China in a Dilemma over its Support to Russia?
Although Beijing has extended firm diplomatic support to Russia during the Ukraine conflict, it appears unwilling to back Moscow in a whole-hearted manner to avert Western sanctions due to the fear of secondary sanctions. In an effort to stem growing suspicions over its ties with the Kremlin, China was sending a delegation headed by Huo Yuzhen, China’s special representative to China-Central & Eastern Europe Cooperation, to the Czech Republic, Slovakia, Hungary, Croatia, Slovenia, Estonia, Latvia and Poland in the coming days. The trip can be viewed as a damage-control visit as many Central and Eastern European nations were disappointed at Beijing’s stance on the Ukraine situation. Additionally, countries in the region have pushed for harder sanctions on Russia, whereas the Czech Republic, Slovakia, Slovenia, Estonia, and Latvia have sent military aid to Ukraine.
A closer look at Beijing’s relations with Moscow in the wake of the Ukrainian crisis indicates China’s proclivity to leverage the sanctions to gain economic benefits. While it was looking for heavy discounts on the purchase of Russian oil/oil products and gas, it was at the same time denying supply of Russian oil to Asia through tankers, thus depriving Moscow of economic benefits. It was also unwilling to route Russian payments through its financial system for fear of secondary sanctions and expressed inability even to shift products of Russian processors deemed necessary for the Russian industry from Taiwan to China. Giving priority to deliveries of its own products in containers to Europe through Russia, and to Asia-Pacific countries, China was eyeing increasing its share in the Russian automobile market capitalizing upon the paucity of spare automobile parts. In order to expedite the freight movement, the first cross-border railway bridge between China and Russia was expected to be fully operational by August 2022, cutting the train journey from Heilongjiang to Moscow by 800 km and travel time by 10 hours. The Bridge would further facilitate China to transport coal, iron ore, timber and mineral fertilizers from Russia, which was expected to boost cross-border trade. Interestingly, Chinese customs data revealed (March 2022) increase in trade with Russia by over 12 per cent as compared to March 2021 as well as rise in imports from Russia by 26 per cent.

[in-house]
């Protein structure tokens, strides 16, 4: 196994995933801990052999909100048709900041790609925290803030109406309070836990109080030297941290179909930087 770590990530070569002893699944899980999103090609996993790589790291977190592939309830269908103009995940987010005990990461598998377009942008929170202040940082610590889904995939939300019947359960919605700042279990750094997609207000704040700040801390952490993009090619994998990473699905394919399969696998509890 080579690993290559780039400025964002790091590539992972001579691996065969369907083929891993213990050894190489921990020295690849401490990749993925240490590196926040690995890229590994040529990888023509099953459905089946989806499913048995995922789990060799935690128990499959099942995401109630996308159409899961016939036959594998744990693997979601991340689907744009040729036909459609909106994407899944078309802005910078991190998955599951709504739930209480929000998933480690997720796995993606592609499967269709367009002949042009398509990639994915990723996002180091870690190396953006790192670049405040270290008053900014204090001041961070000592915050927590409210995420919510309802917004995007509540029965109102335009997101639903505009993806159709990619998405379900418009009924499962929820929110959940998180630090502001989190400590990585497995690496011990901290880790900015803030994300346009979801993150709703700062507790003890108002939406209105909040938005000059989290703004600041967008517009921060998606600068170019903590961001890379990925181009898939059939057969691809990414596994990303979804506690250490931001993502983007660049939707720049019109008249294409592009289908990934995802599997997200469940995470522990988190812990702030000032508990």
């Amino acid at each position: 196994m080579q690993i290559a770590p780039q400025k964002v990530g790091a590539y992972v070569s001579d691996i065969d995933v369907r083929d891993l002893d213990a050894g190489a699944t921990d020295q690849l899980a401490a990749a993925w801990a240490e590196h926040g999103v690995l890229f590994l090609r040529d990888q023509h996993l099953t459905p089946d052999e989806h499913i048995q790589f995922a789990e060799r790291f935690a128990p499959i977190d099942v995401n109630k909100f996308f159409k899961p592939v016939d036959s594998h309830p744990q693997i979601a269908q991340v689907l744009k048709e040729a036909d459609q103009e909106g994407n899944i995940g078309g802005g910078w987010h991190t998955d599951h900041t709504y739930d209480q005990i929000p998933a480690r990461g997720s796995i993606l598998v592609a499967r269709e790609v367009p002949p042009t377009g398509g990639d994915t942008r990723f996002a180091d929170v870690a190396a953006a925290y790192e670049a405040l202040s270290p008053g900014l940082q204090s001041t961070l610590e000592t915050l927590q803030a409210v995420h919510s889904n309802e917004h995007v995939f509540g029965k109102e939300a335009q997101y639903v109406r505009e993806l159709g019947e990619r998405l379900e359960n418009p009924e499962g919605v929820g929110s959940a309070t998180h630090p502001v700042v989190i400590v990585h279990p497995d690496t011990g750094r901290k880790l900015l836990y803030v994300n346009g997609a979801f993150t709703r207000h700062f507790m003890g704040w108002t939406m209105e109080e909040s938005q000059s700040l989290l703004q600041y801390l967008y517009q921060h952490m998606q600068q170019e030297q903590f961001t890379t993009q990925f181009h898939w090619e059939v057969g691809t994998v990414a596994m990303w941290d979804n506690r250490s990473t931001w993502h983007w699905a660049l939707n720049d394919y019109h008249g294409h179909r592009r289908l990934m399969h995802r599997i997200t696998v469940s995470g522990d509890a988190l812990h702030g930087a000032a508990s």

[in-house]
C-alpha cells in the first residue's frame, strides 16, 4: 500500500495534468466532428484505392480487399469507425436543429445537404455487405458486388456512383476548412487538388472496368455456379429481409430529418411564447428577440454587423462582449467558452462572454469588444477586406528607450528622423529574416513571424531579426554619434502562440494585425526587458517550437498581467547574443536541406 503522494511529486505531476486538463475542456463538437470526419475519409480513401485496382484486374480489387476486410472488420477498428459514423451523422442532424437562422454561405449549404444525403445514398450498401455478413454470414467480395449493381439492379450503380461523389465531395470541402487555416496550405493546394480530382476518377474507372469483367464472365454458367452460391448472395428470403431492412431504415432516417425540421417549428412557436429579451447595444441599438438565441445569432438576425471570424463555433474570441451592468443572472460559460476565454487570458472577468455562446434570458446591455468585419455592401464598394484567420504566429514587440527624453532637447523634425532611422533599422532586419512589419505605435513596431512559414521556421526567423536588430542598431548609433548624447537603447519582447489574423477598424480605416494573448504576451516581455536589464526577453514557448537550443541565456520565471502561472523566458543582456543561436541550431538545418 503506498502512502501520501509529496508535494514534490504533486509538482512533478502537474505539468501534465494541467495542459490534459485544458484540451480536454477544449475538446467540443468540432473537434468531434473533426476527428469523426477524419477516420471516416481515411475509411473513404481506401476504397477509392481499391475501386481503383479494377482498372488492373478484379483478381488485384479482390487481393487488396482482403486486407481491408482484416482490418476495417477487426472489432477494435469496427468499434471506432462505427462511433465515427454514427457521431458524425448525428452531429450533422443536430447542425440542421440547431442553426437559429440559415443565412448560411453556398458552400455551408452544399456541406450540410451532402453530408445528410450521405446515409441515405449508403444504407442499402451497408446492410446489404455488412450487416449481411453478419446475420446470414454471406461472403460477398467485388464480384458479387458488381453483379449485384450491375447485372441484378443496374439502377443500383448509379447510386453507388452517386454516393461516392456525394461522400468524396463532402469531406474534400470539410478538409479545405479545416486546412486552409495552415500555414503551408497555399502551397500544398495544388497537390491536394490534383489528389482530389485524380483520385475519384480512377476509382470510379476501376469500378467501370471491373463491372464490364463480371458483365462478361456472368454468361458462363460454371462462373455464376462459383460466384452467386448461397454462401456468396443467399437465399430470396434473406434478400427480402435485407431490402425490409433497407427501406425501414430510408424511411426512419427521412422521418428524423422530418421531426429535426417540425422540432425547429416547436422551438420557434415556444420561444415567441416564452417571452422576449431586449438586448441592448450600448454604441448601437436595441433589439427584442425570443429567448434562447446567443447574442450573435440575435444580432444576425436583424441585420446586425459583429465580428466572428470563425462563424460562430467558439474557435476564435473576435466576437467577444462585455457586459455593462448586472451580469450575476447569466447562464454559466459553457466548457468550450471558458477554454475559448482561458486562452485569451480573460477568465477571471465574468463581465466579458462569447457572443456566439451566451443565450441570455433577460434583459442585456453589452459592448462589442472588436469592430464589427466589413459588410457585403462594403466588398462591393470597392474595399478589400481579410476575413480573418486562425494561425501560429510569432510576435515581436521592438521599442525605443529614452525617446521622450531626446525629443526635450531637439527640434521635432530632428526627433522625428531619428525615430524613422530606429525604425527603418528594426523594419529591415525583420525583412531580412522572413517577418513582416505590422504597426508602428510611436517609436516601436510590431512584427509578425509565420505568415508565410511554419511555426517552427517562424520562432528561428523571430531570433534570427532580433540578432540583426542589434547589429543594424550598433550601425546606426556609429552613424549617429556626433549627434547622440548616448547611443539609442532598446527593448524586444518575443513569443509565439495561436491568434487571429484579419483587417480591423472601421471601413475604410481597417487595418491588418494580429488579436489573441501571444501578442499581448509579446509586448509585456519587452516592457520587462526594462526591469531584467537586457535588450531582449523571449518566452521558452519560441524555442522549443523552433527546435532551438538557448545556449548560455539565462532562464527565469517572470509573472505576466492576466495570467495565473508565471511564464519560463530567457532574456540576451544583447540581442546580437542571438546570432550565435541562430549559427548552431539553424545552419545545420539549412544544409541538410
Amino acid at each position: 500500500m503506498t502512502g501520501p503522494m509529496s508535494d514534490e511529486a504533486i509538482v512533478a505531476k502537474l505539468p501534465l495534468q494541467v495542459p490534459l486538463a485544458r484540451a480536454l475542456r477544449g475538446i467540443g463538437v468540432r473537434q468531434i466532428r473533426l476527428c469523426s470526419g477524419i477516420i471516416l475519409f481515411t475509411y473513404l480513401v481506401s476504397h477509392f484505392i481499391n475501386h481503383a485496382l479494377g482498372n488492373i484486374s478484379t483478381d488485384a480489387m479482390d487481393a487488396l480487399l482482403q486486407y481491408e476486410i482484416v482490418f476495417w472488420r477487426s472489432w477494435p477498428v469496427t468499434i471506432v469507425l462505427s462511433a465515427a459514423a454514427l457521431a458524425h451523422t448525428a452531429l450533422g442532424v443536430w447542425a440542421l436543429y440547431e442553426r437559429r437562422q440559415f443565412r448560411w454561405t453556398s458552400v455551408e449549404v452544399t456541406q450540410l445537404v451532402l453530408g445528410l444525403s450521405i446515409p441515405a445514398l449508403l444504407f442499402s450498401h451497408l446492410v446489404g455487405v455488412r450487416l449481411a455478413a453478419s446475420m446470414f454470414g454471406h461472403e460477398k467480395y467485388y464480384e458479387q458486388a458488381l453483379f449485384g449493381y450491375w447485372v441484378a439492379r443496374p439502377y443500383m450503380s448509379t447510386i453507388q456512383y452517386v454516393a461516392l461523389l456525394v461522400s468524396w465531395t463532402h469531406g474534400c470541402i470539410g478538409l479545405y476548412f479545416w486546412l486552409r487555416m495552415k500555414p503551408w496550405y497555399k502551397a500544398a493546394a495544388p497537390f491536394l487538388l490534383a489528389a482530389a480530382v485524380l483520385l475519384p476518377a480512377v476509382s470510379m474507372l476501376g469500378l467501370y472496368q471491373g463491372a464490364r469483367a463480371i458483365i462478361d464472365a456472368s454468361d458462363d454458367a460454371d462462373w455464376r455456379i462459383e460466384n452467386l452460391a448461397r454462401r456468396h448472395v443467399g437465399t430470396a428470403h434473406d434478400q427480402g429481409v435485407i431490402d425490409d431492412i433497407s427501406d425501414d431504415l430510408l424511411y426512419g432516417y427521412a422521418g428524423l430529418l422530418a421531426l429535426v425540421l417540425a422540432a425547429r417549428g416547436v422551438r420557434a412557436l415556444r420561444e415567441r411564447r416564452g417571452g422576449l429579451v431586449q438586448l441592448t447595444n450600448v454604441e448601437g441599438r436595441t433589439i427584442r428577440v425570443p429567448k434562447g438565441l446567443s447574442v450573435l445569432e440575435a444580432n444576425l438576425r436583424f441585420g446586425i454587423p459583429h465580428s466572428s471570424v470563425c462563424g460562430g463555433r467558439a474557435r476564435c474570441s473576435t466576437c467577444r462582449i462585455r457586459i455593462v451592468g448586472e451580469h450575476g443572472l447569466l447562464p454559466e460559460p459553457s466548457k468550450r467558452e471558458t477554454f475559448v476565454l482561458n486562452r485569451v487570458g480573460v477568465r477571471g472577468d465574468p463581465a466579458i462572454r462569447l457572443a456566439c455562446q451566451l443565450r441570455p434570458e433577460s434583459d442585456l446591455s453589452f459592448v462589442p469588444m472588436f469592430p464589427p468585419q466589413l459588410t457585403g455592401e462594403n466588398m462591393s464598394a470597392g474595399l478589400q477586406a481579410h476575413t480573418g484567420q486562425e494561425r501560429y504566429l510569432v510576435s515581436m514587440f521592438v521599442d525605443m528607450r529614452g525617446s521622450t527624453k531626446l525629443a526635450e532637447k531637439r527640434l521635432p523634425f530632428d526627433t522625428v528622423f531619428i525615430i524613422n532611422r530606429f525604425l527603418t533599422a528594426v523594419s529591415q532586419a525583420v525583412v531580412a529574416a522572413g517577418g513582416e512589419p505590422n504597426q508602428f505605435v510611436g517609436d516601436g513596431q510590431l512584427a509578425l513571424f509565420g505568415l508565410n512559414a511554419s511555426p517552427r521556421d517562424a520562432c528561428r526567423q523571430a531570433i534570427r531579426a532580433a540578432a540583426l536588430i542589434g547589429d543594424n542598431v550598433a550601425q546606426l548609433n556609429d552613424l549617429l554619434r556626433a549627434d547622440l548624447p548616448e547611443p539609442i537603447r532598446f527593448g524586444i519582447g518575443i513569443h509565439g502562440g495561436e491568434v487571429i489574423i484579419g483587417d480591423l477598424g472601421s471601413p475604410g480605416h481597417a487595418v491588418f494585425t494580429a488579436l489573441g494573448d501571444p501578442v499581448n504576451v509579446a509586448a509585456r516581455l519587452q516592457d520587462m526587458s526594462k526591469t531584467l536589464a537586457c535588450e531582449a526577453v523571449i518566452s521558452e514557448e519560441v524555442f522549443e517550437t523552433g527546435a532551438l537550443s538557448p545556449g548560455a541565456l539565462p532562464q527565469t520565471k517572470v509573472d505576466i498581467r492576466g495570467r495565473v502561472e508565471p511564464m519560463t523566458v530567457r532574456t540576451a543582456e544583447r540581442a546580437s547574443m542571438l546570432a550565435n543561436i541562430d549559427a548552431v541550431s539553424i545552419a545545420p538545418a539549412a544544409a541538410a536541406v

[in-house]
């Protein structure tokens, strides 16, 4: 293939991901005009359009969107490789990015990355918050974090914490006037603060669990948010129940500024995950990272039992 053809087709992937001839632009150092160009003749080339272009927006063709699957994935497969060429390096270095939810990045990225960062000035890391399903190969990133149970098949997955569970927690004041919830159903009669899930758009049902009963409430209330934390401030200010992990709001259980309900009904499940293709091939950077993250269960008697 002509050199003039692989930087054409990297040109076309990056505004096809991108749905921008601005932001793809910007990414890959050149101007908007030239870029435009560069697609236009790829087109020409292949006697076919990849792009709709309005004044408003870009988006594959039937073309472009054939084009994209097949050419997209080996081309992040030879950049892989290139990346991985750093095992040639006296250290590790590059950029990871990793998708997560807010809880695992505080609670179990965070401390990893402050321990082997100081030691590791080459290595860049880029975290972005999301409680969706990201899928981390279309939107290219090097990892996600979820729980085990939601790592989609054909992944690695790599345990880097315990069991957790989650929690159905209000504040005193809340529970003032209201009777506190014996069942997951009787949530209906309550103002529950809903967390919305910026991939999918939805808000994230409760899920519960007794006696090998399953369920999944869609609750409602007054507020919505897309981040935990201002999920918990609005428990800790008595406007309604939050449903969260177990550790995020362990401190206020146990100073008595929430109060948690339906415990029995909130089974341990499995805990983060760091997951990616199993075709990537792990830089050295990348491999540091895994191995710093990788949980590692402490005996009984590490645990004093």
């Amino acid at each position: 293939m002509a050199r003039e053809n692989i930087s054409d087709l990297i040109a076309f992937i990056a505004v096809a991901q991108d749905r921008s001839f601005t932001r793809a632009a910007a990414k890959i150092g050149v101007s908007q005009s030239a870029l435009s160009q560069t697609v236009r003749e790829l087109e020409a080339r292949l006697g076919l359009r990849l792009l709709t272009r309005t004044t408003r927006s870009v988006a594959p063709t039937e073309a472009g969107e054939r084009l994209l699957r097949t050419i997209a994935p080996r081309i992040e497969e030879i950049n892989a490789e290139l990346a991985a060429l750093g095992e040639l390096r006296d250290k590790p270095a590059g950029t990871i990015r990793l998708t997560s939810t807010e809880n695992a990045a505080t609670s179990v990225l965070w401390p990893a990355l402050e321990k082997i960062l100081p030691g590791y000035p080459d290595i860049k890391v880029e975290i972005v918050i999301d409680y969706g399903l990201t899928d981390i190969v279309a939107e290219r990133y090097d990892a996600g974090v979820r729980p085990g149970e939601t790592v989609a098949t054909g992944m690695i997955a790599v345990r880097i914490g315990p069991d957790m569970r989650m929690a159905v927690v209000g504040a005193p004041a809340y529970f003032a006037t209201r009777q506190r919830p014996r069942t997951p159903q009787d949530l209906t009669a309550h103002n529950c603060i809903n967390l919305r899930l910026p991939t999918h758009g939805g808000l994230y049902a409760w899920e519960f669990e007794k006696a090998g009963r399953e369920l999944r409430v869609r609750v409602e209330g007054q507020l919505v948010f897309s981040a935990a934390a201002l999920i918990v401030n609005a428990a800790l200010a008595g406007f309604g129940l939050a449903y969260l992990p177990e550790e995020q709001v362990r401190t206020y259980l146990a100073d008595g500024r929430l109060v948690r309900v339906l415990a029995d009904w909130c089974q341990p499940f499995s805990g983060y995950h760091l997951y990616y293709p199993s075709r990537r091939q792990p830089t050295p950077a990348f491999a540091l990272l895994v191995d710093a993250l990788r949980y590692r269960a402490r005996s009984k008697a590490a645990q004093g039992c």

Another study by Yale University on Foreign Companies operating in Russia (as of April 17, 2022) showed that Chinese companies remained active with only Sinopec & Huawei scaling back their operations and banks (AIIB, Bank of China, ICBC & New Development Bank) suspending their operations. Another area where China would want to increase its foothold was arms sales. With significant number of countries set to spurn Russia after its military operation in Ukraine, and unwilling to face consequent sanctions, new sales opportunities could arise for Beijing. China is currently the world’s fourth-largest military equipment exporter in the world behind USA, Russia and France. Russian defence industry’s growing plight may open door to some countries changing allegiance from Russia to China when they next go about buying military equipment.